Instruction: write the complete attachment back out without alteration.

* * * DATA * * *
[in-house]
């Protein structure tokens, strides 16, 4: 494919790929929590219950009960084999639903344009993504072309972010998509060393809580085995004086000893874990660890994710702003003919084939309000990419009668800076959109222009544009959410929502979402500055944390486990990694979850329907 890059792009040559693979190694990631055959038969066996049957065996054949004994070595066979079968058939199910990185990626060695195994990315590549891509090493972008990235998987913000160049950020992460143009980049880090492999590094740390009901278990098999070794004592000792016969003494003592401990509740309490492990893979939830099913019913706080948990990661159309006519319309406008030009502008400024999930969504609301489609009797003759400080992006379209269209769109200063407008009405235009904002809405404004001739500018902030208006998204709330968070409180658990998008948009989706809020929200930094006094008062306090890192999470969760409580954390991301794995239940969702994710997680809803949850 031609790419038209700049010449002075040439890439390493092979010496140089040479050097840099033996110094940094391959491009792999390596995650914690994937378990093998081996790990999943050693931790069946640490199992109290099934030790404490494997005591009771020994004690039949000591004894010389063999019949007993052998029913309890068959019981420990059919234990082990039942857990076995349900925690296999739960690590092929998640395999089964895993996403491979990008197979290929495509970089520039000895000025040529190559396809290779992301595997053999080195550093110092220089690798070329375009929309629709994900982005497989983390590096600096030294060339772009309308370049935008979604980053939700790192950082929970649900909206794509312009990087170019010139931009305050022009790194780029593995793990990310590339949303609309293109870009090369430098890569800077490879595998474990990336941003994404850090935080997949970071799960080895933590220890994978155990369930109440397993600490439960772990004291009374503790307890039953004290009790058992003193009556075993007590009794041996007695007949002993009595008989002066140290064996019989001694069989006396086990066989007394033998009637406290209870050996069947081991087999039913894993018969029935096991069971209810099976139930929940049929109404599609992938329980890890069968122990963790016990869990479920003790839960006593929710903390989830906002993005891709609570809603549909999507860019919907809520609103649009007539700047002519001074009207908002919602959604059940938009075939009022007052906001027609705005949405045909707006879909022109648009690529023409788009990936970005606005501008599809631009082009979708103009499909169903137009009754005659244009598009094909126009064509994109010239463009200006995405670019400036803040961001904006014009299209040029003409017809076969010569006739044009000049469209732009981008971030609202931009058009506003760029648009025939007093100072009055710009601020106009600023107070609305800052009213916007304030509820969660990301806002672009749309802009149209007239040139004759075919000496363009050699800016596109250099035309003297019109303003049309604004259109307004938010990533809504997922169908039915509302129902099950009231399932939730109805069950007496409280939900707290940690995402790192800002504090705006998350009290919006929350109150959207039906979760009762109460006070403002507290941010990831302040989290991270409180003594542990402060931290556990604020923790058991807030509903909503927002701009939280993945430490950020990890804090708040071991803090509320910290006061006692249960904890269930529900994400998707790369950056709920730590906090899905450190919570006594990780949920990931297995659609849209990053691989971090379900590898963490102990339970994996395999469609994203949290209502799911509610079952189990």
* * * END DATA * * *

[in-house]
């Protein structure tokens, strides 16, 4: 494919790929929590219950009960084999639903344009993504072309972010998509060393809580085995004086000893874990660890994710702003003919084939309000990419009668800076959109222009544009959410929502979402500055944390486990990694979850329907 890059792009040559693979190694990631055959038969066996049957065996054949004994070595066979079968058939199910990185990626060695195994990315590549891509090493972008990235998987913000160049950020992460143009980049880090492999590094740390009901278990098999070794004592000792016969003494003592401990509740309490492990893979939830099913019913706080948990990661159309006519319309406008030009502008400024999930969504609301489609009797003759400080992006379209269209769109200063407008009405235009904002809405404004001739500018902030208006998204709330968070409180658990998008948009989706809020929200930094006094008062306090890192999470969760409580954390991301794995239940969702994710997680809803949850 031609790419038209700049010449002075040439890439390493092979010496140089040479050097840099033996110094940094391959491009792999390596995650914690994937378990093998081996790990999943050693931790069946640490199992109290099934030790404490494997005591009771020994004690039949000591004894010389063999019949007993052998029913309890068959019981420990059919234990082990039942857990076995349900925690296999739960690590092929998640395999089964895993996403491979990008197979290929495509970089520039000895000025040529190559396809290779992301595997053999080195550093110092220089690798070329375009929309629709994900982005497989983390590096600096030294060339772009309308370049935008979604980053939700790192950082929970649900909206794509312009990087170019010139931009305050022009790194780029593995793990990310590339949303609309293109870009090369430098890569800077490879595998474990990336941003994404850090935080997949970071799960080895933590220890994978155990369930109440397993600490439960772990004291009374503790307890039953004290009790058992003193009556075993007590009794041996007695007949002993009595008989002066140290064996019989001694069989006396086990066989007394033998009637406290209870050996069947081991087999039913894993018969029935096991069971209810099976139930929940049929109404599609992938329980890890069968122990963790016990869990479920003790839960006593929710903390989830906002993005891709609570809603549909999507860019919907809520609103649009007539700047002519001074009207908002919602959604059940938009075939009022007052906001027609705005949405045909707006879909022109648009690529023409788009990936970005606005501008599809631009082009979708103009499909169903137009009754005659244009598009094909126009064509994109010239463009200006995405670019400036803040961001904006014009299209040029003409017809076969010569006739044009000049469209732009981008971030609202931009058009506003760029648009025939007093100072009055710009601020106009600023107070609305800052009213916007304030509820969660990301806002672009749309802009149209007239040139004759075919000496363009050699800016596109250099035309003297019109303003049309604004259109307004938010990533809504997922169908039915509302129902099950009231399932939730109805069950007496409280939900707290940690995402790192800002504090705006998350009290919006929350109150959207039906979760009762109460006070403002507290941010990831302040989290991270409180003594542990402060931290556990604020923790058991807030509903909503927002701009939280993945430490950020990890804090708040071991803090509320910290006061006692249960904890269930529900994400998707790369950056709920730590906090899905450190919570006594990780949920990931297995659609849209990053691989971090379900590898963490102990339970994996395999469609994203949290209502799911509610079952189990």